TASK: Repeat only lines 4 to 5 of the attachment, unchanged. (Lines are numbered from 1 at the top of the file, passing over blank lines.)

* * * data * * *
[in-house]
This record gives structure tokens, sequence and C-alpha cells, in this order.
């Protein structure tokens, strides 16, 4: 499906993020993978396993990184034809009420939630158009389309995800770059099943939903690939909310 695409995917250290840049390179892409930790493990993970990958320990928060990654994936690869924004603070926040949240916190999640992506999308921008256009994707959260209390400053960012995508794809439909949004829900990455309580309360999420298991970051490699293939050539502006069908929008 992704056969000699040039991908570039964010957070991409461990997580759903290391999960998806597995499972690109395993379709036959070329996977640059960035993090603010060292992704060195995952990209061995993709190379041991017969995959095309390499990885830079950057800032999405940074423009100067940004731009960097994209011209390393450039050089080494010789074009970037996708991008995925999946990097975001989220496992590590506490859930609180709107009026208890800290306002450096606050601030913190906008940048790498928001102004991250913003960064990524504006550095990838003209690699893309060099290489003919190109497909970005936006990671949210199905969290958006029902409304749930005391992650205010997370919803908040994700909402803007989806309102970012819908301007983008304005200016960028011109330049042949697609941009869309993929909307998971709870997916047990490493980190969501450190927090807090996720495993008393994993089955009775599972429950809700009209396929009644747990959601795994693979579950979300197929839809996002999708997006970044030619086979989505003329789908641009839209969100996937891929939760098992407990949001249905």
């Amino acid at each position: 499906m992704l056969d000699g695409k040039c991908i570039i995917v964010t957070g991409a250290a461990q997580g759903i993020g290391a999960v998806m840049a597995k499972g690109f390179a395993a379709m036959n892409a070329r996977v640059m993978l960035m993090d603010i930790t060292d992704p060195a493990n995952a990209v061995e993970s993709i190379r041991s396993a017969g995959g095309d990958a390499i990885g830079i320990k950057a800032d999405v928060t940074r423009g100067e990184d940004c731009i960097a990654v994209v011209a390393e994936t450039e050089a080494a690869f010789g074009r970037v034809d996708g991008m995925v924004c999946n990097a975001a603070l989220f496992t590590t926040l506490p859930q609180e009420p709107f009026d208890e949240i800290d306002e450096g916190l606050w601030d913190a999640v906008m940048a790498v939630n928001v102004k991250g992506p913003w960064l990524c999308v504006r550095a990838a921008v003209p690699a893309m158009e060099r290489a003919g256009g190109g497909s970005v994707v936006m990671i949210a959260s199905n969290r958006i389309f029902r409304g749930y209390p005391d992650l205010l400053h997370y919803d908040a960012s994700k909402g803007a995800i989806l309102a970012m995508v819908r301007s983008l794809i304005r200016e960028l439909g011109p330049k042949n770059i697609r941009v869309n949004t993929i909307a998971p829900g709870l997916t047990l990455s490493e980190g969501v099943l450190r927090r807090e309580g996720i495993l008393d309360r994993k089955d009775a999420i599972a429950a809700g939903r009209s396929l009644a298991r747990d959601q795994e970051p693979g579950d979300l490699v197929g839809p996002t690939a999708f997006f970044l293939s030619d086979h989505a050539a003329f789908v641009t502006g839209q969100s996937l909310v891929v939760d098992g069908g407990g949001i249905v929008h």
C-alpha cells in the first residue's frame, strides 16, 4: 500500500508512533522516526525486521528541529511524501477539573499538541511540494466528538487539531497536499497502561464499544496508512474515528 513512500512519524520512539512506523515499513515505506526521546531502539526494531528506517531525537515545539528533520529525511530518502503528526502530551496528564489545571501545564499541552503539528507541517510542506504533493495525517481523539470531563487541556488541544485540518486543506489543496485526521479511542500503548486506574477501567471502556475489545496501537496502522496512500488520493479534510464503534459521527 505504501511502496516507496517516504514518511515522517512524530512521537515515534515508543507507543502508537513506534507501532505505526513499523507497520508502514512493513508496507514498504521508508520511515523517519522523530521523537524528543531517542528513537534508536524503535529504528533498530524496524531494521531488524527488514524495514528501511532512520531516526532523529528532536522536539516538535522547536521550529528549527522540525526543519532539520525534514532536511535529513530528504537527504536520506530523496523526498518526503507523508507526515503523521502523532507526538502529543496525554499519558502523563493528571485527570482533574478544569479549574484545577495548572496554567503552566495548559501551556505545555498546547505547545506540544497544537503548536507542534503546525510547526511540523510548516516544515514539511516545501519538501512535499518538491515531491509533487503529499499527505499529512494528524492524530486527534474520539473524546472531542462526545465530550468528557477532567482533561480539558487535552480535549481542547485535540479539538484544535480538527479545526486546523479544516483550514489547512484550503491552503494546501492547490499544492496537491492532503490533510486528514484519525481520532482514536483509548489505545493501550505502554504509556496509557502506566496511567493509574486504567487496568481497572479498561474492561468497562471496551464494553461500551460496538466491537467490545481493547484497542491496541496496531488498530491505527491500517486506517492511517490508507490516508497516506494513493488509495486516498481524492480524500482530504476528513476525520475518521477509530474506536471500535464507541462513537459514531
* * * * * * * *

């Amino acid at each position: 499906m992704l056969d000699g695409k040039c991908i570039i995917v964010t957070g991409a250290a461990q997580g759903i993020g290391a999960v998806m840049a597995k499972g690109f390179a395993a379709m036959n892409a070329r996977v640059m993978l960035m993090d603010i930790t060292d992704p060195a493990n995952a990209v061995e993970s993709i190379r041991s396993a017969g995959g095309d990958a390499i990885g830079i320990k950057a800032d999405v928060t940074r423009g100067e990184d940004c731009i960097a990654v994209v011209a390393e994936t450039e050089a080494a690869f010789g074009r970037v034809d996708g991008m995925v924004c999946n990097a975001a603070l989220f496992t590590t926040l506490p859930q609180e009420p709107f009026d208890e949240i800290d306002e450096g916190l606050w601030d913190a999640v906008m940048a790498v939630n928001v102004k991250g992506p913003w960064l990524c999308v504006r550095a990838a921008v003209p690699a893309m158009e060099r290489a003919g256009g190109g497909s970005v994707v936006m990671i949210a959260s199905n969290r958006i389309f029902r409304g749930y209390p005391d992650l205010l400053h997370y919803d908040a960012s994700k909402g803007a995800i989806l309102a970012m995508v819908r301007s983008l794809i304005r200016e960028l439909g011109p330049k042949n770059i697609r941009v869309n949004t993929i909307a998971p829900g709870l997916t047990l990455s490493e980190g969501v099943l450190r927090r807090e309580g996720i495993l008393d309360r994993k089955d009775a999420i599972a429950a809700g939903r009209s396929l009644a298991r747990d959601q795994e970051p693979g579950d979300l490699v197929g839809p996002t690939a999708f997006f970044l293939s030619d086979h989505a050539a003329f789908v641009t502006g839209q969100s996937l909310v891929v939760d098992g069908g407990g949001i249905v929008h």
C-alpha cells in the first residue's frame, strides 16, 4: 500500500508512533522516526525486521528541529511524501477539573499538541511540494466528538487539531497536499497502561464499544496508512474515528 513512500512519524520512539512506523515499513515505506526521546531502539526494531528506517531525537515545539528533520529525511530518502503528526502530551496528564489545571501545564499541552503539528507541517510542506504533493495525517481523539470531563487541556488541544485540518486543506489543496485526521479511542500503548486506574477501567471502556475489545496501537496502522496512500488520493479534510464503534459521527 505504501511502496516507496517516504514518511515522517512524530512521537515515534515508543507507543502508537513506534507501532505505526513499523507497520508502514512493513508496507514498504521508508520511515523517519522523530521523537524528543531517542528513537534508536524503535529504528533498530524496524531494521531488524527488514524495514528501511532512520531516526532523529528532536522536539516538535522547536521550529528549527522540525526543519532539520525534514532536511535529513530528504537527504536520506530523496523526498518526503507523508507526515503523521502523532507526538502529543496525554499519558502523563493528571485527570482533574478544569479549574484545577495548572496554567503552566495548559501551556505545555498546547505547545506540544497544537503548536507542534503546525510547526511540523510548516516544515514539511516545501519538501512535499518538491515531491509533487503529499499527505499529512494528524492524530486527534474520539473524546472531542462526545465530550468528557477532567482533561480539558487535552480535549481542547485535540479539538484544535480538527479545526486546523479544516483550514489547512484550503491552503494546501492547490499544492496537491492532503490533510486528514484519525481520532482514536483509548489505545493501550505502554504509556496509557502506566496511567493509574486504567487496568481497572479498561474492561468497562471496551464494553461500551460496538466491537467490545481493547484497542491496541496496531488498530491505527491500517486506517492511517490508507490516508497516506494513493488509495486516498481524492480524500482530504476528513476525520475518521477509530474506536471500535464507541462513537459514531